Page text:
Concerns are rising in policy and industry circles about the exercise to frame a statute on competition aspects of regulating digital markets getting consigned to the backburner. The anxieties have become acute of late because even after an extended term, the 16-member inter-ministerial Committee on Digital Competition Law (CDCL) has been unable to firm up any conclusive report.

“The uncertainty over fate of separate digital competition law can be gauged from the fact that the CDCL has not met even once for over three months and the extended term of end October now having lapsed,” sources in the know said.

Ex-ante framework

Start-ups in India are still pinning their hopes on the government putting in place an ex-ante framework for addressing the anti-competitive conduct of Big Tech in a pre-emptive way that would give them a level-playing field. 

Even digital news publishers — who have been getting a raw deal from Big Tech on revenue sharing for digital news content — are relying on enactment of an ex-ante framework to strengthen their hands and enhance their revenues.

The Corporate Affairs Ministry (MCA) had, on February 6 this year, set up CDCL to frame a draft for the proposed law in three months. However, the Committee has overshot the initial time allocated and the panel’s tenure has been extended several times since May 6. The last extension came a month back when the tenure was extended to end October 2023.

CDCL had been tasked to examine the need for an ex-ante regulatory mechanism for digital markets through a separate legislation.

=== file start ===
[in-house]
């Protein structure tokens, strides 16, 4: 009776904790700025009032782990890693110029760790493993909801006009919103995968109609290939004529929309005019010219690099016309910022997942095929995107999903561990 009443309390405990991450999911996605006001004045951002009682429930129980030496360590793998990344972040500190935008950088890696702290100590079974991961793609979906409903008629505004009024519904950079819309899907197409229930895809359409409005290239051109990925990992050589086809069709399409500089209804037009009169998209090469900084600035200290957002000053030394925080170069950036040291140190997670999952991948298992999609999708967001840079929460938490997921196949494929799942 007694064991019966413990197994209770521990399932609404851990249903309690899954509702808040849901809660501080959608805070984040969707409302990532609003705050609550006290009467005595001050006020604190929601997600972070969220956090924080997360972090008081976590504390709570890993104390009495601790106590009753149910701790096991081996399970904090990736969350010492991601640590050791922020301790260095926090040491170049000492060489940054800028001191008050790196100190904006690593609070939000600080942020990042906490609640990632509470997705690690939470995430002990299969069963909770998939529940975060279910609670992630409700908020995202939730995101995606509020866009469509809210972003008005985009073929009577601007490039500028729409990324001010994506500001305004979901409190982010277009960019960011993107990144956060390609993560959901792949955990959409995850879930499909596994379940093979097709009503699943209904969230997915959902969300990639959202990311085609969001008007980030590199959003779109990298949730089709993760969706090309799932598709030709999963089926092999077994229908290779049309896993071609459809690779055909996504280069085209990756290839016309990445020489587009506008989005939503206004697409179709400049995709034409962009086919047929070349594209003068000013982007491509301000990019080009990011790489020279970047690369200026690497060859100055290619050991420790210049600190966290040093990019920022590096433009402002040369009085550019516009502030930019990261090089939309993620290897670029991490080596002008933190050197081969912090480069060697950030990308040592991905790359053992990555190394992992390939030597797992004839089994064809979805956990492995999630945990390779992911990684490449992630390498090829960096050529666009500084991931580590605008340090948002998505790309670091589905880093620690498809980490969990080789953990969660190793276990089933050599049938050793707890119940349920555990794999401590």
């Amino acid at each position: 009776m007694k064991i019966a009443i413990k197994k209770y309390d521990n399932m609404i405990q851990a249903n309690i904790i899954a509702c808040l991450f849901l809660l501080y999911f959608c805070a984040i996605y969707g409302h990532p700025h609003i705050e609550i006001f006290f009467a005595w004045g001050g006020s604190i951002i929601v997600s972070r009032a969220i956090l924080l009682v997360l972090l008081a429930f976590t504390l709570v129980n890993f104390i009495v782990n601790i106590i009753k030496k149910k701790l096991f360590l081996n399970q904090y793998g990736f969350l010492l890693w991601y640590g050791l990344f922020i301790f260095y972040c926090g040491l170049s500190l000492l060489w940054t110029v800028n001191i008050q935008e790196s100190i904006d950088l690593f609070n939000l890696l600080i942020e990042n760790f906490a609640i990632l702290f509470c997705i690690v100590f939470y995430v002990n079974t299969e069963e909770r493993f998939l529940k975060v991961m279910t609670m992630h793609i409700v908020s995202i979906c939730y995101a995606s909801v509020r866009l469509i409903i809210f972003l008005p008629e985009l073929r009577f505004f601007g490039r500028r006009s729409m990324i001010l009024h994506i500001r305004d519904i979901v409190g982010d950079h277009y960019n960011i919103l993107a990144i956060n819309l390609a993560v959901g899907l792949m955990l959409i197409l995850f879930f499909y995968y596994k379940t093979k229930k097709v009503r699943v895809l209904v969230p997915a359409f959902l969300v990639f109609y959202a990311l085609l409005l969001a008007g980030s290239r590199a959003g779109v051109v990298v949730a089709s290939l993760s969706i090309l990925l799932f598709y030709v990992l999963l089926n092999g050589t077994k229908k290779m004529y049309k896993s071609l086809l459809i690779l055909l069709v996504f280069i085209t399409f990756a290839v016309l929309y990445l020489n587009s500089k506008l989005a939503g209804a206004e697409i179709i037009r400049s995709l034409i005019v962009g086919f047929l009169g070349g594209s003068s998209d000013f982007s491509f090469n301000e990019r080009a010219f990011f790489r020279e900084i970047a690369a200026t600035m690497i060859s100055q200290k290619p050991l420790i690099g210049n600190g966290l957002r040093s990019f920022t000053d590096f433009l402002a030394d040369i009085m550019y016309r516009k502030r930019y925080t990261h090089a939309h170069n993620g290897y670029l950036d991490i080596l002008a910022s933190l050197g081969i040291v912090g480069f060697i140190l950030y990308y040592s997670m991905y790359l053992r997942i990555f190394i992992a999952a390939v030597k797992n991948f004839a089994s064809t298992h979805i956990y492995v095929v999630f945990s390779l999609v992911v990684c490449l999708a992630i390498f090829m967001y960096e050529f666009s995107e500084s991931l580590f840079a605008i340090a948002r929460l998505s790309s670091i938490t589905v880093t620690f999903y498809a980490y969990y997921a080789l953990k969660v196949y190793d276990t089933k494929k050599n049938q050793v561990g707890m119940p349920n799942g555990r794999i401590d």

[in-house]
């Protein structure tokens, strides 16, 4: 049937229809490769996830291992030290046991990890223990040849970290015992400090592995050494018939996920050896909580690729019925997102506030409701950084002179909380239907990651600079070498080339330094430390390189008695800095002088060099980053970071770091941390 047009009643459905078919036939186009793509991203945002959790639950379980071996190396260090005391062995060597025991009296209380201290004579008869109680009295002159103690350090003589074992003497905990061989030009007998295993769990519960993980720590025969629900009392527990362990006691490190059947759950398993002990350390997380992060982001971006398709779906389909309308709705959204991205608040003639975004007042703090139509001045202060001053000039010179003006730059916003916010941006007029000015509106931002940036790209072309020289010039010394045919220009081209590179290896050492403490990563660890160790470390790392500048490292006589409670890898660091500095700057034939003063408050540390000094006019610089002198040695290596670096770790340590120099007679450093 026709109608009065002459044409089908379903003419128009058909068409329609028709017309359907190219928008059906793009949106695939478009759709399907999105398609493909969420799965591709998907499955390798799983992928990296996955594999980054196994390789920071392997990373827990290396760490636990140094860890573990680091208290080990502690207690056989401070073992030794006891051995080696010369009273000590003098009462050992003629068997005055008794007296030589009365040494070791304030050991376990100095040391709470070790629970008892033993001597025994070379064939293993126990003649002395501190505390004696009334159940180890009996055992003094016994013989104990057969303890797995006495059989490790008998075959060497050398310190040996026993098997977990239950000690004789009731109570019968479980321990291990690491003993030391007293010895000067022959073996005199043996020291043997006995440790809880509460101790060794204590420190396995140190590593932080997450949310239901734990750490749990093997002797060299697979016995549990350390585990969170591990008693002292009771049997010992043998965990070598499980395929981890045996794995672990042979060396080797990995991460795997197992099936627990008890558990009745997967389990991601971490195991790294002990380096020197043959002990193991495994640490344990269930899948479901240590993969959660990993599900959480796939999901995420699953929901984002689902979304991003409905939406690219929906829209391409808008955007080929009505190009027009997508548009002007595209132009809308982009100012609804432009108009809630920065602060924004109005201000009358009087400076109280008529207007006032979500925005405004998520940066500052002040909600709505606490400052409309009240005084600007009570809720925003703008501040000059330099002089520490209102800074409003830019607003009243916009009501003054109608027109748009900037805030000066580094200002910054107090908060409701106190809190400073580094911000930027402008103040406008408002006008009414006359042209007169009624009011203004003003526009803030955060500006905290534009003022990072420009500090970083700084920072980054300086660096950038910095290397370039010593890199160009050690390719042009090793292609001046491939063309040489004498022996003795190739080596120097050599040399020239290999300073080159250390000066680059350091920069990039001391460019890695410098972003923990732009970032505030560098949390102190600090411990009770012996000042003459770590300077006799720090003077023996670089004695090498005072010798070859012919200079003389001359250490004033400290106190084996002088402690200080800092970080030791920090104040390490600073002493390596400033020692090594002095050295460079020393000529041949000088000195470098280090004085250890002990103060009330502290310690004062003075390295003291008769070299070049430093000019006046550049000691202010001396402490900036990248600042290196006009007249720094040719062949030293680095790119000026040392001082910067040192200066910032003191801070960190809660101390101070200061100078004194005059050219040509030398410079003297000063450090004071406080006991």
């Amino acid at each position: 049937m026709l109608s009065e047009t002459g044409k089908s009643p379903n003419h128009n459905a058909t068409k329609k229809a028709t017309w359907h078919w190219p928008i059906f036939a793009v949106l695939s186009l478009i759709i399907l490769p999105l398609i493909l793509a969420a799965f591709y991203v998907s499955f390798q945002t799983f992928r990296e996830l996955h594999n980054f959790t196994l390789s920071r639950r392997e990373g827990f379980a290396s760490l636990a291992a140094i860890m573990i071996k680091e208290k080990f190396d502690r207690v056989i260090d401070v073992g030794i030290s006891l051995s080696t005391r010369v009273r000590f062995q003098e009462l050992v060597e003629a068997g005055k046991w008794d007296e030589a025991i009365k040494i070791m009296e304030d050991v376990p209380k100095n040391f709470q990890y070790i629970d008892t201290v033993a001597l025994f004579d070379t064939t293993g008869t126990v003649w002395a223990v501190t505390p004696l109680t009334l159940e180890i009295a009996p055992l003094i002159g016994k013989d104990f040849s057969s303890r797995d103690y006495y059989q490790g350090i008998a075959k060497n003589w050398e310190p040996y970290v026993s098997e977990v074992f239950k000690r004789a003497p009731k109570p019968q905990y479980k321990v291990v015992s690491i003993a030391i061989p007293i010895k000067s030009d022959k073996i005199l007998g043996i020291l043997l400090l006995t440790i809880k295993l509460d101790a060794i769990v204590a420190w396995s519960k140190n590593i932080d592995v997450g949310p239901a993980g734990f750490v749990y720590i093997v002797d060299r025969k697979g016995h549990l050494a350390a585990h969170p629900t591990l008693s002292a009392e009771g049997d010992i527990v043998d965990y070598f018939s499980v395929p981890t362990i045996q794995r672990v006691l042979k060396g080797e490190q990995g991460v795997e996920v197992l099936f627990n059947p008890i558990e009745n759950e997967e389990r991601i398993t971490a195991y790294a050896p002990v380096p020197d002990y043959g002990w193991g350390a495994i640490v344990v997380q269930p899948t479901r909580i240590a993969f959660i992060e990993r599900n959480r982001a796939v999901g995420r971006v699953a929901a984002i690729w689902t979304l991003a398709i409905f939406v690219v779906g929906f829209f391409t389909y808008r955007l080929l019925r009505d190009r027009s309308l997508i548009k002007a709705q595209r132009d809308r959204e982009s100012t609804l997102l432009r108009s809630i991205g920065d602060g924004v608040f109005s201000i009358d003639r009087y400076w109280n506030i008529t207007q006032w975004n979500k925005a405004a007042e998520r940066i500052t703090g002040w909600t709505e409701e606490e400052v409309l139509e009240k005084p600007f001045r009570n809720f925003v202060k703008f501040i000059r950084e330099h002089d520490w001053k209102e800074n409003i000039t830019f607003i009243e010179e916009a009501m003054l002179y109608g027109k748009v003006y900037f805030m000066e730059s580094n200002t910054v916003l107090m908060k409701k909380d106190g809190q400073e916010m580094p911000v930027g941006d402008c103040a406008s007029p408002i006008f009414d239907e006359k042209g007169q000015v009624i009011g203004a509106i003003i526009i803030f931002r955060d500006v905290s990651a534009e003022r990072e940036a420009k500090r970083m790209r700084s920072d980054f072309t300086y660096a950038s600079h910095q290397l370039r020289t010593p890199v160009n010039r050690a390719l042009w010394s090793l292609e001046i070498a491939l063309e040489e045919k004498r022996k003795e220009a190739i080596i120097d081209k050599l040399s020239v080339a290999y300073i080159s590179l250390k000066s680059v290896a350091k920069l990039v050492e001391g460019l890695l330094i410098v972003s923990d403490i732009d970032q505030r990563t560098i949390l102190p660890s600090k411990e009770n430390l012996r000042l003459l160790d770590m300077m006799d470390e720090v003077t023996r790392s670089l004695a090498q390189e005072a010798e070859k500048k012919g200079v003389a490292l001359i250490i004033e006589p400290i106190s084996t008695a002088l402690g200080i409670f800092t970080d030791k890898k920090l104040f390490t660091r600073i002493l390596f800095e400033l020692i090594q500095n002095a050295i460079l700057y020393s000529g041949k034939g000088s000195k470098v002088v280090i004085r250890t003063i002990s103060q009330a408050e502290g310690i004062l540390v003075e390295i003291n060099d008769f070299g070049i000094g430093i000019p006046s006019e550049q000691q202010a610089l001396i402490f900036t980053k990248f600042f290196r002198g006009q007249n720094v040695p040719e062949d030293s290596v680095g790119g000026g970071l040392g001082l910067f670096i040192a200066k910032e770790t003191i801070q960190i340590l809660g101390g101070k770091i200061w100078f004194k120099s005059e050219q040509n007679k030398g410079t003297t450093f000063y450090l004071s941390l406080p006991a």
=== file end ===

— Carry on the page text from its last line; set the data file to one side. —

The panel was asked to review whether existing provisions in the Competition Act and the Rules and Regulations framed under it are sufficient to deal with the challenges that have emerged from the digital economy. 

Initially, there was lot of controversy over the composition of CDCL with the panel having predominance of representatives from Big Tech and law firms counting Big Tech as their clients. 

Ahead of BRICS International Competition Conference in the capital last month, the Competition Commission of India Chairperson Ravneet Kaur, who is a member of CDCL, said on a specific businessline query: “It is for the government to take a final call on whether a separate digital competition law should be enacted or not.” 

With India slated to go in for general elections sometime in May next year,  the delay has led to a scenario where  the present  government may not be able to  complete the legislative process  before the model code of conduct kicks in. 

Based on the recommendations of the MCA appointed CDCL, the Government will have to figure out if it would want a separate digital competition law in the “whole of government approach” that is set to be adopted for regulation of digital markets, experts said.

In this “whole of government approach” for regulation of digital markets, there is still a possibility that the proposed digital competition law may not see the light of the day and this cannot be ruled out, said experts. 

India is contemplating the enactment of a Digital Competition Act at a time when there is growing concern among policymakers around the world about the power and dominance of tech giants in the digital economy, and the need to ensure a level playing field for all players in the market. 

Growing digital economy

India’s digital economy —which has been growing at frenetic pace in the last decade — is set to surpass the $1-trillion mark in 2025-26.

Competition law experts are still divided on whether India needs a separate Digital competition law or not. Some still contend that it would be premature for India to go in for an ex-ante framework through a separate law to prevent anti- competitive conduct of Big Tech in digital markets.

Indications are that even if the government were to finally go ahead and enact a digital competition law, the proposed framework is unlikely to be entirely patterned on the Digital Markets Act enacted by the EU. This is significant as there has been wide speculation that India’s proposed digital competition law will be based on DMA.